Access Type

Open Access Dissertation

Date of Award

January 2013

Degree Type


Degree Name



Biomedical Engineering

First Advisor

King H. Yang

Second Advisor

Chris A. VanEe


Injuries in motor vehicle accidents continue to be a serious and costly societal problem. Automotive safety researchers have observed noticeable lateral bending of the anthropomorphic test device (ATD) neck prior to or in conjunction with head impact with the vehicle roof in rollover crash tests. Since there is scant data available about the effects of lateral bending on overall compressive tolerance of the human cervical spine, it is unknown if the presence of lateral bending is important to consider during impacts with the apex of the head. Compressive injury tolerance has historically been reported by identifying the axial force at the time of injury measured at the base of the neck, however, axial force at failure exhibits variation and this has been attributed to the alignment of the cervical vertebra and the end conditions of test methodology used. Robust and sensitive injury metrics for human compressive cervical spine tolerance that can be applied to a wide range of loading conditions and head-neck postures would be useful in evaluating and developing mechanically meaningful and robust anthropomorphic test devices (ATDs) and their associated injury assessment reference values (IARVs). As the Hybrid III ATD continues to be used in automotive rollover applications, interpretation of measured neck loads in this testing mode would be aided by a better understanding of human cervical spine response and tolerance in compression dominated combined loading scenarios and their correlation to Hybrid III ATD neck responses.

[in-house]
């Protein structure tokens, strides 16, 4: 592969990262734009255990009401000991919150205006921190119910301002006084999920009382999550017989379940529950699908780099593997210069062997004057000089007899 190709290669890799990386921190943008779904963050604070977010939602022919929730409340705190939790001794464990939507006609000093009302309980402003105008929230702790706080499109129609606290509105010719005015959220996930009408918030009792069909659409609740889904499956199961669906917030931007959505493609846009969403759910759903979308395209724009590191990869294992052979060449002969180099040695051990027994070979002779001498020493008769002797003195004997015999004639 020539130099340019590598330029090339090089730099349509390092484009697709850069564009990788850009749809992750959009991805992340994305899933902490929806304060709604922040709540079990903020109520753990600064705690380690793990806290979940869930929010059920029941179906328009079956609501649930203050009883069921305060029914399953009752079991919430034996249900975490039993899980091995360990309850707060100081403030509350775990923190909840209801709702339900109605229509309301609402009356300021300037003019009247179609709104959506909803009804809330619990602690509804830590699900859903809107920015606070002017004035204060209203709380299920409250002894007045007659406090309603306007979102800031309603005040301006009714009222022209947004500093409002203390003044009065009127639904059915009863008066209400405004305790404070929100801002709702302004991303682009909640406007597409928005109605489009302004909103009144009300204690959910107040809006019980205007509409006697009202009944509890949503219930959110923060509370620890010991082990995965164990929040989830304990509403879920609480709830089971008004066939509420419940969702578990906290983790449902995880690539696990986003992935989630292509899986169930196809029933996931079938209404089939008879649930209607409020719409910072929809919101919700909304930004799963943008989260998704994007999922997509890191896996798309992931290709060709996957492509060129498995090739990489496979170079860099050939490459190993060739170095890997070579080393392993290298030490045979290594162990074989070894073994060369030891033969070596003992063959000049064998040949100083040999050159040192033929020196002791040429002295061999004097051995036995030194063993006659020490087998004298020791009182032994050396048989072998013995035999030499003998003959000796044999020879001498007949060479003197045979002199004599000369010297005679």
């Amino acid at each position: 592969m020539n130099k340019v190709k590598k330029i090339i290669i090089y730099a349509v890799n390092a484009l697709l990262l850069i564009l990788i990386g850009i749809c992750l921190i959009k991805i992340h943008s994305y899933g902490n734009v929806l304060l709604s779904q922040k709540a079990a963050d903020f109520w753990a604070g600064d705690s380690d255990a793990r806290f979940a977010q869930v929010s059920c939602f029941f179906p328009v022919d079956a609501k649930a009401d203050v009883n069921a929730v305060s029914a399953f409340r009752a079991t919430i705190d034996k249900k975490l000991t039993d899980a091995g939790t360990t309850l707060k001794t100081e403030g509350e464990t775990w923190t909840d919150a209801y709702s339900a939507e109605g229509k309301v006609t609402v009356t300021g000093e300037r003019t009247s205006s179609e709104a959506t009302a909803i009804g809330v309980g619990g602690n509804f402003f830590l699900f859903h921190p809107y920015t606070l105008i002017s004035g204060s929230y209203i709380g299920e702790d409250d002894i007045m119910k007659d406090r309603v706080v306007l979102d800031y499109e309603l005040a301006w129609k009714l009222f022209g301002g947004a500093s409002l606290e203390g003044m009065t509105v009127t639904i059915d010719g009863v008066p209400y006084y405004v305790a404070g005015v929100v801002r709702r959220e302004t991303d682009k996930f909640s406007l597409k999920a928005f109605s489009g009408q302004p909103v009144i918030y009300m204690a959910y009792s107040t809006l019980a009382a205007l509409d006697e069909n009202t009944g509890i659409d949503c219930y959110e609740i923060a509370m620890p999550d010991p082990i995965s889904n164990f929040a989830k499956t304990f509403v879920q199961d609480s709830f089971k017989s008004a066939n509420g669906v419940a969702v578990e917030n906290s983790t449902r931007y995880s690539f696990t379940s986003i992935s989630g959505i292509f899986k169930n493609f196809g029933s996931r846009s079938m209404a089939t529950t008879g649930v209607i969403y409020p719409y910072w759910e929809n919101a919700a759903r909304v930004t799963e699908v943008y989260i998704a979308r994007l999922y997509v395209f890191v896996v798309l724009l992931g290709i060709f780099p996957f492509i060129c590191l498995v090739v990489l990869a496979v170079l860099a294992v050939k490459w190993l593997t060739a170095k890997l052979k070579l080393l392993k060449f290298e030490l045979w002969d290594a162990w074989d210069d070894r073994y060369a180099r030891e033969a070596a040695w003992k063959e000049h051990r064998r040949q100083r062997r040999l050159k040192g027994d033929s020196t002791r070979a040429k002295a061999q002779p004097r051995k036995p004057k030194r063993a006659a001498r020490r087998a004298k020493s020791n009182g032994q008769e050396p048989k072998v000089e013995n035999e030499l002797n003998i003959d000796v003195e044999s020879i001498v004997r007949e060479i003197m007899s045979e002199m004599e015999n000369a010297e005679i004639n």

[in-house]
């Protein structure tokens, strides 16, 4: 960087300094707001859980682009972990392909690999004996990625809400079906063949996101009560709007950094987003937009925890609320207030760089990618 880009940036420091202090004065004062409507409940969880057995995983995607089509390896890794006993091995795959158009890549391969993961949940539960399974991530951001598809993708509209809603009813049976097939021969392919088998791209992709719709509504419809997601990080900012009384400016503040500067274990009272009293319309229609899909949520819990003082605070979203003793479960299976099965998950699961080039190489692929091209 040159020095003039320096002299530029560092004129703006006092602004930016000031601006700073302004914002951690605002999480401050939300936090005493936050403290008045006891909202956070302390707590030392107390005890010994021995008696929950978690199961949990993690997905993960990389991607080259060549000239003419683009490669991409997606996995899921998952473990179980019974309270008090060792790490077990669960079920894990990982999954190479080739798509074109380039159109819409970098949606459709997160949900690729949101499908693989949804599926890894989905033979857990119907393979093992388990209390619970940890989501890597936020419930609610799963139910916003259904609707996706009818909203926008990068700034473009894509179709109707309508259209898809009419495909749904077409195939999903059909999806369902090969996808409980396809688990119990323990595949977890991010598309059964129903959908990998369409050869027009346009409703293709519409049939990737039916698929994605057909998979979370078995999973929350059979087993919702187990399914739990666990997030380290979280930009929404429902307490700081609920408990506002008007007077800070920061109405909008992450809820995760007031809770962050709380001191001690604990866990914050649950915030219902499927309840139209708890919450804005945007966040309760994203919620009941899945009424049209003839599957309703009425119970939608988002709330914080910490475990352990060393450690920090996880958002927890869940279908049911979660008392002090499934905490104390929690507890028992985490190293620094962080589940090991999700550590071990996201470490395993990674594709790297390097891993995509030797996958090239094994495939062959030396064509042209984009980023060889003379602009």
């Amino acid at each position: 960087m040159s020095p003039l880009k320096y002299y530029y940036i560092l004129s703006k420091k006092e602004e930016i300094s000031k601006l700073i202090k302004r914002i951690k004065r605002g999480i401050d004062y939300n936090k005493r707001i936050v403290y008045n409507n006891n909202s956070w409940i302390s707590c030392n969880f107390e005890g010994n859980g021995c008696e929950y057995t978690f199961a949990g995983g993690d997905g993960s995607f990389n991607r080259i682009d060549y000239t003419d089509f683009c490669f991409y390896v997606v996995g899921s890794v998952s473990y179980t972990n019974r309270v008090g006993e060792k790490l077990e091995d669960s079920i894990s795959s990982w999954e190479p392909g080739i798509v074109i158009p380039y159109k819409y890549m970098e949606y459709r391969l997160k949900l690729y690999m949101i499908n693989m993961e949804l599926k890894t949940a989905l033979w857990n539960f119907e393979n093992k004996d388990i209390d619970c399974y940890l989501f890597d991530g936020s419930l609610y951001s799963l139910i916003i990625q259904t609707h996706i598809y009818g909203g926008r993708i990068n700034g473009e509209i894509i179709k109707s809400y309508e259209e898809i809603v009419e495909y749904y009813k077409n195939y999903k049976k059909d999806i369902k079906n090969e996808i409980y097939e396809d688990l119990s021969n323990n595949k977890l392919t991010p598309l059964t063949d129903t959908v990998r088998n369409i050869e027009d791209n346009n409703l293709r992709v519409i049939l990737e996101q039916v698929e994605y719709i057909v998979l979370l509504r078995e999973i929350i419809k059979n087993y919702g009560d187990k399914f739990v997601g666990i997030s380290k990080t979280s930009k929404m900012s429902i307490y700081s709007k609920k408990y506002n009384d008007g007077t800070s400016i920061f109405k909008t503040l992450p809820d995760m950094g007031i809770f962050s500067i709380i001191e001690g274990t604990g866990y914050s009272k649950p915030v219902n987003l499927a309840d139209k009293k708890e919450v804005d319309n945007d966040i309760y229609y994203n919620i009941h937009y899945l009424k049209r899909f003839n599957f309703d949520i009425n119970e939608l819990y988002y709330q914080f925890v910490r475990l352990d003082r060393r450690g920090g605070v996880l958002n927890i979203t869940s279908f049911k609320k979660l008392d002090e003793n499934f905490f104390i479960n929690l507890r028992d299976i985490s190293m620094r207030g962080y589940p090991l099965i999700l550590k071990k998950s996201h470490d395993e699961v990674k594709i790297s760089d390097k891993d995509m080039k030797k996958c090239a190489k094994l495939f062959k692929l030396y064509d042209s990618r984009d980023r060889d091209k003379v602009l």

The effects of lateral bending on the compressive cervical spine dynamic response and tolerance was investigated through post mortem human subject (PMHS) head-neck complex experimentation. Similar to findings of previous researchers, the initial cervical posture influenced the mechanical response of the spine and the loads at failure. The results were combined with available historical compressive cervical spine tolerance studies that include head and neck dynamics, cervical kinetics and known end conditions. A re-evaluation of the axial force tolerance of the PMHS cervical spine as well as derivation of a mechanistically relevant eccentricity based injury tolerance metric that can be applied to a wider range of loading vectors and initial cervical spine postures were conducted. Finally, the Hybrid III ATD neck compressive injury assessment reference values (IARVs) were evaluated through reconstruction of PMHS experiments with known injury outcomes using the Hybrid III head and neck assembly. Results are consistent with the currently defined IARVs and provide additional experimental support of the IARVs in loading modes that are known to result in PMHS compressive cervical injuries.